Egyptian grain officials should be careful what they wish for.
Gasc, the authority which handles the country's wheat imports, has questioned Ukraine's decision to ban exports of the grain and protect domestic supplies following a drought-hit harvest.
Such a curb "takes away from the credibility of the origin", Nomani Nomani, the Gasc vice-chairman, said.
Mr Nomani, whose organisation stands to lose 110,000 tonnes in shipments from Ukraine, is right.
But longer term it is Egypt rather than Ukraine which may suffer more if Kiev does decide to put its reputation as an exporter before its prerogative of feeding itself from its from its own harvest.
Ukraine's willingness to rely on export barriers in fact plays into Egypt's hands.
It means that Ukraine's merchants fight hand over fist to sign export deals at the beginning of the marketing year, when silos are flush with supplies fresh from harvest, before any risk of export curbs looms.
That means promoting short-term competitiveness at the expense of any long-term strategy for selling the grain at the highest price.
(Indeed, farm operator Trigon Agri on Wednesday revealed it had torn up plans for holding stocks to exploit potential rises in wheat prices in favour of selling while Ukraine's export market was still open.)
That's one reason why, at the start of 2012-13, Gasc could buy Ukrainian wheat some $14 a tonne cheaper than rival French supplies, equivalent to a saving of some $840,000 per cargo, and at an even bigger discount to US supplies.
And that is before including shipping charges, which are cheaper from the Black Sea to Egypt than from France or the US Gulf.
Offering such a hefty discount does not smack of wholly rational tendering, if assessed in terms of merchants planning measured and full-season campaigns.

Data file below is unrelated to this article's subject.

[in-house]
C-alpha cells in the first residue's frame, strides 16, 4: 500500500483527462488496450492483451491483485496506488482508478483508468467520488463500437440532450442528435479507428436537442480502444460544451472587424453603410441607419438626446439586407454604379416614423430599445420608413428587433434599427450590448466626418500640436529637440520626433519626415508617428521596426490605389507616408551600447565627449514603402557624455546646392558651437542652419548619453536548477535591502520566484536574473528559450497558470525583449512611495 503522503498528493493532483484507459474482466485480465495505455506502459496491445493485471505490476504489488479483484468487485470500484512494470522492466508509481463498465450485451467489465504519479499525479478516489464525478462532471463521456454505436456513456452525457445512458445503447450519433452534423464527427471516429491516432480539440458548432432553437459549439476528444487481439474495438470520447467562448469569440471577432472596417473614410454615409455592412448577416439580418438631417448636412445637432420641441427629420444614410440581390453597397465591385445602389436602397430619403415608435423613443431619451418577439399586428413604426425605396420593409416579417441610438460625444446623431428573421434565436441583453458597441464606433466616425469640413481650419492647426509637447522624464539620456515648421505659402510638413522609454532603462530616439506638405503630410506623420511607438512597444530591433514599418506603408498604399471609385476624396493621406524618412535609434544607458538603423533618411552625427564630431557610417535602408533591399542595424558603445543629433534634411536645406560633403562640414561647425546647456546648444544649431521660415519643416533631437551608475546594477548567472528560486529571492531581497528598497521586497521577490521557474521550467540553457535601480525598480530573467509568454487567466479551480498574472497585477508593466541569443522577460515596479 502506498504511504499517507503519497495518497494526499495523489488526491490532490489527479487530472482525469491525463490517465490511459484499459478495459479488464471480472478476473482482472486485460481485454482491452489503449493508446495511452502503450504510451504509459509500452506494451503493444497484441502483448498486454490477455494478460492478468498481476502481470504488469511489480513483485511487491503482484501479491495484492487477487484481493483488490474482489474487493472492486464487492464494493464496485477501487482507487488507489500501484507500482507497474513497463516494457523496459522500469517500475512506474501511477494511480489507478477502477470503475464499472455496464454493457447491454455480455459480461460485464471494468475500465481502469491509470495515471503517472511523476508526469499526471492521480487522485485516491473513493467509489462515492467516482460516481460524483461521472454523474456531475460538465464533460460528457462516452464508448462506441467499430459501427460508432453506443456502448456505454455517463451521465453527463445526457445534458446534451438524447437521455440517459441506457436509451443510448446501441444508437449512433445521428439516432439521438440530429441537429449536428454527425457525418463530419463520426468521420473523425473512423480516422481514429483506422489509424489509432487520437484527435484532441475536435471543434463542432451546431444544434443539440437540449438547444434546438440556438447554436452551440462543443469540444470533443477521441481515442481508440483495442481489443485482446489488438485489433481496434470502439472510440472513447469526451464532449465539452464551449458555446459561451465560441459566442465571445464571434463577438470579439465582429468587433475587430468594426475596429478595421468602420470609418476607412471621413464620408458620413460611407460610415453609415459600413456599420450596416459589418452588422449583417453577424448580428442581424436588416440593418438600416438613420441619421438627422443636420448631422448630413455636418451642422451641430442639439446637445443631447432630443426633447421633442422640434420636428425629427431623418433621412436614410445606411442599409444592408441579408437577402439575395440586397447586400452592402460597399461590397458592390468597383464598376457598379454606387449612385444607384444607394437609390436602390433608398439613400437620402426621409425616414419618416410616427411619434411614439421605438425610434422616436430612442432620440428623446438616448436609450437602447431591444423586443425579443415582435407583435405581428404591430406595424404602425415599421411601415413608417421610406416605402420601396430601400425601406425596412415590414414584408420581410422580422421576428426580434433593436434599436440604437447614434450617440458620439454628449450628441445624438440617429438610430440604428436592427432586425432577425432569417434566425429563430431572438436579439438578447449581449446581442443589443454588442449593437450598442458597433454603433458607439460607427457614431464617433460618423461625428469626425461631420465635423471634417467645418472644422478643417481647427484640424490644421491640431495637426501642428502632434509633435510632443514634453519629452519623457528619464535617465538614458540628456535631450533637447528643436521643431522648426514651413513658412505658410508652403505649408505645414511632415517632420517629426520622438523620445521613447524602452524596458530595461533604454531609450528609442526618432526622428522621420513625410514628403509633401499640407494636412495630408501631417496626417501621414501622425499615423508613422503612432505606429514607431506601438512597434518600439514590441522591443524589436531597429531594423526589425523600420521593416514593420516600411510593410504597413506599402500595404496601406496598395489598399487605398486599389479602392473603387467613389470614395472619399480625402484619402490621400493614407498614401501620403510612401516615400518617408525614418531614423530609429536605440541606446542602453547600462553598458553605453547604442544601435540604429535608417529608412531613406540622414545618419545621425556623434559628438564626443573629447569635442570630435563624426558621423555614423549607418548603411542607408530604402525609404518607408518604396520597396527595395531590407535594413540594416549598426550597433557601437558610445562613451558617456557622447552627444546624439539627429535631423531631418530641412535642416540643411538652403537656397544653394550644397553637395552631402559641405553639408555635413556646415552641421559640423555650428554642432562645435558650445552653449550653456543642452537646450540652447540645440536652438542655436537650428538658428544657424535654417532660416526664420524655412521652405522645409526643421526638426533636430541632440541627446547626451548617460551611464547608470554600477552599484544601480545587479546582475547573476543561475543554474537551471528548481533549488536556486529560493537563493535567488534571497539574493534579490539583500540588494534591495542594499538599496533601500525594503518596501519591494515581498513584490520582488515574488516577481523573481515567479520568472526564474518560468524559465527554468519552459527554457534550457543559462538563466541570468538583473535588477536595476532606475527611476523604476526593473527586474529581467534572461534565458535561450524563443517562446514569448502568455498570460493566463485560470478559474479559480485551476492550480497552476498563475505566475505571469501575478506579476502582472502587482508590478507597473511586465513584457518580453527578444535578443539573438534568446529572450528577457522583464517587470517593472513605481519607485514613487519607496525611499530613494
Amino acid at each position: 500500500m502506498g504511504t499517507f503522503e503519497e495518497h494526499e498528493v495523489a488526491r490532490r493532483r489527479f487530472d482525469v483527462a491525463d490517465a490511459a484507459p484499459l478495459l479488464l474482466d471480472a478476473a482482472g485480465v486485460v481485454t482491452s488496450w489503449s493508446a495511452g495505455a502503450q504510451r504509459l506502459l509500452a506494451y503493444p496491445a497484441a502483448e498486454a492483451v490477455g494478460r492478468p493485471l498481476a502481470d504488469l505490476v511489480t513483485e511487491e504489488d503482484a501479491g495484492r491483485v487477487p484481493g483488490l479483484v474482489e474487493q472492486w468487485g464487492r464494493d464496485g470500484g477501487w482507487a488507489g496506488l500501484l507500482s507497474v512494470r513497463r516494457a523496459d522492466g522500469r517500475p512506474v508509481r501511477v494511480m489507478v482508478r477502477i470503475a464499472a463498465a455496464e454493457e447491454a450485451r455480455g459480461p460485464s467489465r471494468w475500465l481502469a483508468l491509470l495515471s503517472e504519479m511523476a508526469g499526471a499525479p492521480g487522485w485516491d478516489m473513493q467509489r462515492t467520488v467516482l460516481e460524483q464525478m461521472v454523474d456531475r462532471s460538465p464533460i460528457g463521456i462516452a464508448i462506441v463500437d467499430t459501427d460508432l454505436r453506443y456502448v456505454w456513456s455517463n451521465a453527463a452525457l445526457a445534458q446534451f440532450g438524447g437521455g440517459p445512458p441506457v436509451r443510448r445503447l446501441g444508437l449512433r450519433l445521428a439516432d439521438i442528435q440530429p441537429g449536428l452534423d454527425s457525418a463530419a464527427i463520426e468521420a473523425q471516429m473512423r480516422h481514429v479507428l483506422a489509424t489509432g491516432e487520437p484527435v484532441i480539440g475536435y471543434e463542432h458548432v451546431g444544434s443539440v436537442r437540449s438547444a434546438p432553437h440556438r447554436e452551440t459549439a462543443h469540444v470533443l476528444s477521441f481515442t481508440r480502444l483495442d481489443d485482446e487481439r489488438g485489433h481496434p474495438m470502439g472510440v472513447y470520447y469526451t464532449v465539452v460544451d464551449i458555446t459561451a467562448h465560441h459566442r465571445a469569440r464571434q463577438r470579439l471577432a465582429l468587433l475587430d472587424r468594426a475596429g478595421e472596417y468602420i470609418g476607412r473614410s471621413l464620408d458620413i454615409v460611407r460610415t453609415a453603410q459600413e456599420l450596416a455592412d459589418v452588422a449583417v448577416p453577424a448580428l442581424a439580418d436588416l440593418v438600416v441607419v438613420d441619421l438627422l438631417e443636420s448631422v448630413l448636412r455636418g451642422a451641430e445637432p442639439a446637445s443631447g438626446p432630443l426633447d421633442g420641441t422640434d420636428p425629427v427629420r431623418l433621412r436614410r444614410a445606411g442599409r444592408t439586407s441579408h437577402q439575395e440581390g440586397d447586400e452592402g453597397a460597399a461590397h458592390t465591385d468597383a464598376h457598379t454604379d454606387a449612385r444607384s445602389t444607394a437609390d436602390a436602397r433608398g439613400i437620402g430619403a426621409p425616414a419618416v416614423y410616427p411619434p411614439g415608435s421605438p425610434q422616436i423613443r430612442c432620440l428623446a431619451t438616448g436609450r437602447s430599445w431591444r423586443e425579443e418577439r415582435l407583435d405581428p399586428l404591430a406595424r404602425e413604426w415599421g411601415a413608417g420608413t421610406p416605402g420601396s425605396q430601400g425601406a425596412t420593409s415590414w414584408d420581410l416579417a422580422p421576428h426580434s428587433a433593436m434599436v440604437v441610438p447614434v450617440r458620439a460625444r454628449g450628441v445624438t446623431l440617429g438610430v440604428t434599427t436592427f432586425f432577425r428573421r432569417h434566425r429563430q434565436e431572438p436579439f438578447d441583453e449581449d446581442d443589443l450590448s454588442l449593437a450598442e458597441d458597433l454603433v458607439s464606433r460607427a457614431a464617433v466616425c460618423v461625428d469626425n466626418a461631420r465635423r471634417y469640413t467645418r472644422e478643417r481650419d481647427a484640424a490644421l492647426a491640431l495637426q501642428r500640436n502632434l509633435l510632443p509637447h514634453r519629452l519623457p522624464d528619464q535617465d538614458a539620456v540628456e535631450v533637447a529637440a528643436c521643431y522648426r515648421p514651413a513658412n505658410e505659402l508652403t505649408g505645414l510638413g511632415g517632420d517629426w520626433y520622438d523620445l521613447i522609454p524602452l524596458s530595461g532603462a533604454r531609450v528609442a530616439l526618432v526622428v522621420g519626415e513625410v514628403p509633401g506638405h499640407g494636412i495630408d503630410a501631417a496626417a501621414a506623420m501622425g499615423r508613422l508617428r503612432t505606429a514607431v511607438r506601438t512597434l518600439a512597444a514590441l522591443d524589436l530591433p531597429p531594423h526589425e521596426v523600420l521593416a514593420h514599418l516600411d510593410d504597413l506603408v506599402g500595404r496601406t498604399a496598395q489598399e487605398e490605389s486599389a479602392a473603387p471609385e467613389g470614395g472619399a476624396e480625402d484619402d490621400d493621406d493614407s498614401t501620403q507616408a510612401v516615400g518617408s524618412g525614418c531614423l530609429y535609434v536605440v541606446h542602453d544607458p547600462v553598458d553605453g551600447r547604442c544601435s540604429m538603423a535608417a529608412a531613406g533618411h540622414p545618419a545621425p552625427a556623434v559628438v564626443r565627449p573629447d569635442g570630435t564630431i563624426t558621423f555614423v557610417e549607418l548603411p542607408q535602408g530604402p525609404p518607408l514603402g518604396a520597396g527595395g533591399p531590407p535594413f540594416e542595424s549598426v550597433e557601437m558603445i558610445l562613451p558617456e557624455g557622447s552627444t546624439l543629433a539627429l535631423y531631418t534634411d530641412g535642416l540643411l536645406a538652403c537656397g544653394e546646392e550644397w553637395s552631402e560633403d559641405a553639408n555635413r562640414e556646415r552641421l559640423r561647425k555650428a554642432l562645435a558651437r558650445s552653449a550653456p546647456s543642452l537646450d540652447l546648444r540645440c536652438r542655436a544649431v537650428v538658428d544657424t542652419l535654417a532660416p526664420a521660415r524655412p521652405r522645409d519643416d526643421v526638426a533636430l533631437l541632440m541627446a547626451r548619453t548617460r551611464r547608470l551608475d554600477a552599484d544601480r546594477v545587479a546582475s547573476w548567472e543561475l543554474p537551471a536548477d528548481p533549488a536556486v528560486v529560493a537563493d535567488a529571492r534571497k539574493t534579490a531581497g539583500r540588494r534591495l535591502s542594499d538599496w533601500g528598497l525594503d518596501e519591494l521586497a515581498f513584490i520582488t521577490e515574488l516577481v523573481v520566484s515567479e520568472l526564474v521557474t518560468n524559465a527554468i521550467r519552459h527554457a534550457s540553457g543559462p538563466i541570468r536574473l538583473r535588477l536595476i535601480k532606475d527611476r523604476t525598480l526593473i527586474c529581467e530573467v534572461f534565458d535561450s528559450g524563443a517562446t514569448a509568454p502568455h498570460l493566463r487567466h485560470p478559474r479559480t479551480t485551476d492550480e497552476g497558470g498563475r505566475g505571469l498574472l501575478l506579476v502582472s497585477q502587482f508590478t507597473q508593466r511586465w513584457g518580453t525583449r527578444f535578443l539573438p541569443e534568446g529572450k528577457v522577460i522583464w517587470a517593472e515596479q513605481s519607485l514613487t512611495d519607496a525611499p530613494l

But it makes perfect sense if wishing to exploit a potentially short window of opportunity, against competition from domestic rivals besides peers in Russia, whose 2010 export ban also spurred fears of a repeat this year.
In fact, Ukraine should for its own sake eschew wheat export restrictions, and boost its "credibility" as a shipper.
That would turn off the taps on panic selling, and boost returns for the domestic grain industry at the expense of Egypt, and other buyers.
Russia already seems to have realised this. It has gritted its teeth and kept wheat exports open despite a harvest worse than 2010, even at the risk of being forced into sizeable imports itself later in the season.
Sure, it is not a programme without pain.
Russia's domestic prices have hit post-Soviet highs. And livestock groups such as Cherkizovo have invested heavily in grain farming to boost their access to feed.
But it does send a signal of fair play, to producers, merchants and importers, and promote long-term planning which is to the benefit of the whole food chain.
As it is, Ukraine penchant for interference has tilted the industry towards Egypt and other importers.
Indeed, Egypt's call for Ukraine "credibility" rings hollow.
If Gasc really cared about reliability it would not have bought Ukraine wheat after Kiev's history of meddling over 2010 and 2011, nor purchased from Russia after the country' s export ban two years ago left the authority in the lurch.
Unsurprisingly for an organisation with many mouths to feed, Gasc has opted to put money, and quality, first.
By Mike Verdin